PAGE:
In Amazon Prime Video’s legal drama film ‘The Burial,’ Jeremiah O’Keefe, a Mississippi-based funeral home owner, battles the multi-billion-dollar empire of the Loewen Group, a large funeral home company, over a contract dispute. O’Keefe teams up with Willie E. Gary, one of the most prominent trial lawyers in the country, to sue Raymond “Ray” Loewen’s establishment while seeking a settlement of $100 million. O’Keefe’s principles and values motivate him to fight the battle even when his closest friends doubt his chances to put an end to the same with a victory. His inspiring life journey must have made the viewers wonder whether Jeremiah O’Keefe is based on a real person and where he is now. Well, let us provide the answers!
Jeremiah Joseph O’Keefe III was born on July 12, 1923, in Ocean Springs, Mississippi. His family reportedly had owned the O’Keefe Funeral Homes since the second half of the nineteenth century. He moved to Biloxi at the age of thirteen with his family. While attending Soule Business College, he enlisted in the U.S. Navy and served the force from 1942 to 1943. O’Keefe then served as a fighter pilot with the U.S. Marine Corps until 1945. The soldier was a part of the “Death Rattlers,” the VMF-323 Marine Squadron, as a first lieutenant. He was recognized for destroying five Japanese planes over Okinawa in his first aerial battle.
Along with an ace status, O’Keefe was presented with a Navy Cross for his courageous display over Okinawa. His service to his country continued with his election to the Mississippi State Legislature in 1960. From 1973 to 1981, O’Keefe also served as the Mayor of Biloxi, during which he refused the Ku Klux Klan a permit to hold a discriminatory parade in his jurisdiction.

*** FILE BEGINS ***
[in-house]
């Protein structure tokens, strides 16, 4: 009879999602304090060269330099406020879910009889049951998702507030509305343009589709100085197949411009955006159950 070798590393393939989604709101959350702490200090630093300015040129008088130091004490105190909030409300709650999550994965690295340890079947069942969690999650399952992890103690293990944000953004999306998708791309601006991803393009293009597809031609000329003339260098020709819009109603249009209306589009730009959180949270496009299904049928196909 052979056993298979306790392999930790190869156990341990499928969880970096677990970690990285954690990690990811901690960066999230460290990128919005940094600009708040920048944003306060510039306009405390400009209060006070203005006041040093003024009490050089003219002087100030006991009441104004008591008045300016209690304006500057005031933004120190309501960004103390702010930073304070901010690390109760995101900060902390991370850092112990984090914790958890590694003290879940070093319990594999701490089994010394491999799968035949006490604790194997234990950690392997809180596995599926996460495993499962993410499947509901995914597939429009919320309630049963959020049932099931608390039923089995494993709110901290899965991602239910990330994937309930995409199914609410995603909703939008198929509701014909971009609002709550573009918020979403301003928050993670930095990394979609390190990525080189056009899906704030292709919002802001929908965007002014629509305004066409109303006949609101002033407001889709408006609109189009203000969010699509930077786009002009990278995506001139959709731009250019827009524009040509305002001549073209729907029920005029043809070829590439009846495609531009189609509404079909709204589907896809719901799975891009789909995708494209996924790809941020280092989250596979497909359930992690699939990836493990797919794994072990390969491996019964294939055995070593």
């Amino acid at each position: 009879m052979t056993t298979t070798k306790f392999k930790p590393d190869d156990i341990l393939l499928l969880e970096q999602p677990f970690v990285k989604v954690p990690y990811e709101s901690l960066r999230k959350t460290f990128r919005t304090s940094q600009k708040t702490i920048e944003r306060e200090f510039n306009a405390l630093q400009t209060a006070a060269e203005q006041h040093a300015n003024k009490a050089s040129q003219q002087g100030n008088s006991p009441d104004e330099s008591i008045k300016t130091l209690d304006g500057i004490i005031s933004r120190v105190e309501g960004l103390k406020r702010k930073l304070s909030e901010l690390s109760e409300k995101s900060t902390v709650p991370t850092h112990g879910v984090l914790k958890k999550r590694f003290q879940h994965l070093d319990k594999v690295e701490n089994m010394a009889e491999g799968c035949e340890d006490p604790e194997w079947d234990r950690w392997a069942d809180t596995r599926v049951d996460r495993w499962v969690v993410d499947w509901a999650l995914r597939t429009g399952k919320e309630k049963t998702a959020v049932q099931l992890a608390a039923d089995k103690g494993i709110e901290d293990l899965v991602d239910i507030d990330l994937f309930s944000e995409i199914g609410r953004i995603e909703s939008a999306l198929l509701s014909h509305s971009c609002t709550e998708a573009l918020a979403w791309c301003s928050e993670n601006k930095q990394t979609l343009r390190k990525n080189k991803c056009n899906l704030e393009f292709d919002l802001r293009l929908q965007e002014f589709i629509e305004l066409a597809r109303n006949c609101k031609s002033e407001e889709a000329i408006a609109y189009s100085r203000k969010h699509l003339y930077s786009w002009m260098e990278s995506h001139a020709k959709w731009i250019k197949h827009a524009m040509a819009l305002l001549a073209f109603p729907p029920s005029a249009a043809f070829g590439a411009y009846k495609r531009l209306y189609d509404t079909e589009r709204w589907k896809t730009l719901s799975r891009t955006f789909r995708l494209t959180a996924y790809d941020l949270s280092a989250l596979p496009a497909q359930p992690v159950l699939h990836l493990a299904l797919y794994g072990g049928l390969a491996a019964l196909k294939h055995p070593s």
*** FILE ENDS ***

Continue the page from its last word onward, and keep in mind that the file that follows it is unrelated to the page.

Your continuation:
The Fight Against the Mammoth
O’Keefe, after returning from the force, bought his family business from his father and set up Bradford-O’Keefe Funeral Homes by integrating his major competitor’s business. His business struggled in the 1990s, especially when he faced competition to sell burial insurance. He made contacts with the Loewen Group, which expressed interest in buying three of O’Keefe’s funeral homes. In return, O’Keefe wanted a specific price and a monopoly on selling burial insurance in the region where he operated. Raymond “Ray” Loewen nodded yes to the deal and the World War II veteran signed his end of the contract, only for Loewen to not move forward with the same.
O’Keefe believed that Loewen was waiting for the former to go bankrupt to snatch his assets at a cheaper price. O’Keefe then sued the Loewen Group upon alleging that the company acted “fraudulently and maliciously” and “breached good faith” while engaging in “predatory trade practices.” He joined hands with Willie E. Gary to fight against the mammoth that was the Loewen Group. They won the lawsuit and the jury directed the Loewen Group to pay O’Keefe $500 million in damages.
The Aftermath of the Victory
After the verdict, O’Keefe believed that Loewen would appeal the same. To avoid the complications of an appeal and the possibility of a reversal, he asked Gary to communicate to Loewen’s attorneys that he was ready for a settlement. O’Keefe eventually settled for a sum of $175 million. Using a part of the money, he and his wife Annette founded O’Keefe Foundation to aid local organizations and charitable causes. He generously contributed to the art museum in Biloxi, which was dedicated to the creations of George Ohr, a local art potter. To honor his contribution, the establishment was renamed to Ohr-O’Keefe Museum of Art.
After O’Keefe’s victory, his business flourished. The Bradford-O’Keefe Funeral Homes, to this day, stands tall as the largest family-owned funeral business in Southern Mississippi. After Annette’s death, he married Martha Peterson O’Keefe. In 2015, at the age of 91, O’Keefe was awarded the Congressional Gold Medal, the highest civilian award in the country.
O’Keefe died on August 23, 2016, at the age of 93, at his home in Biloxi. The cause of death was congestive heart failure. He is survived by his wife Martha, four sons, seven daughters, forty grandchildren, and thirty-three great-grandchildren. Until his death, he maintained a warm relationship with Willie Gary, who fought his war against the Loewen Group at the court. O’Keefe is buried at Evergreen Cemetery, located in Ocean Springs, Mississippi.